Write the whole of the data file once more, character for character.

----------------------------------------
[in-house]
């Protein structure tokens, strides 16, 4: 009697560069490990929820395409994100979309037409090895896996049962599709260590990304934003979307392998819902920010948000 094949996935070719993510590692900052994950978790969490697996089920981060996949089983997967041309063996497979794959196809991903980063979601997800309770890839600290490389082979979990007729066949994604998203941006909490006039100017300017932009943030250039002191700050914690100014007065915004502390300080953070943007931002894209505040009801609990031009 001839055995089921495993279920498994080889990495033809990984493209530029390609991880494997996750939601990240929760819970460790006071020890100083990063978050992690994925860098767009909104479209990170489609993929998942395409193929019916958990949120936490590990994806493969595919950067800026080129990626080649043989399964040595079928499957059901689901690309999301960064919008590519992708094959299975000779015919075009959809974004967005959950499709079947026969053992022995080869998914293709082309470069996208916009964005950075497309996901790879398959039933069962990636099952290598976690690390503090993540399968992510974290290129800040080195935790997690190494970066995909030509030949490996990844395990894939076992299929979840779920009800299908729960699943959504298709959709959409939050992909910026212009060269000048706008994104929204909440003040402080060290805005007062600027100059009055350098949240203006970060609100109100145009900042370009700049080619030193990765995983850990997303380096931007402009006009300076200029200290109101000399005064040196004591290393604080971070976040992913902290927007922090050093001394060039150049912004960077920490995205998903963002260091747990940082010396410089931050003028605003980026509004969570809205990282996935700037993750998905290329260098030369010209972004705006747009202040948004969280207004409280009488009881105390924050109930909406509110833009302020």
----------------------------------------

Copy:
[in-house]
């Protein structure tokens, strides 16, 4: 009697560069490990929820395409994100979309037409090895896996049962599709260590990304934003979307392998819902920010948000 094949996935070719993510590692900052994950978790969490697996089920981060996949089983997967041309063996497979794959196809991903980063979601997800309770890839600290490389082979979990007729066949994604998203941006909490006039100017300017932009943030250039002191700050914690100014007065915004502390300080953070943007931002894209505040009801609990031009 001839055995089921495993279920498994080889990495033809990984493209530029390609991880494997996750939601990240929760819970460790006071020890100083990063978050992690994925860098767009909104479209990170489609993929998942395409193929019916958990949120936490590990994806493969595919950067800026080129990626080649043989399964040595079928499957059901689901690309999301960064919008590519992708094959299975000779015919075009959809974004967005959950499709079947026969053992022995080869998914293709082309470069996208916009964005950075497309996901790879398959039933069962990636099952290598976690690390503090993540399968992510974290290129800040080195935790997690190494970066995909030509030949490996990844395990894939076992299929979840779920009800299908729960699943959504298709959709959409939050992909910026212009060269000048706008994104929204909440003040402080060290805005007062600027100059009055350098949240203006970060609100109100145009900042370009700049080619030193990765995983850990997303380096931007402009006009300076200029200290109101000399005064040196004591290393604080971070976040992913902290927007922090050093001394060039150049912004960077920490995205998903963002260091747990940082010396410089931050003028605003980026509004969570809205990282996935700037993750998905290329260098030369010209972004705006747009202040948004969280207004409280009488009881105390924050109930909406509110833009302020």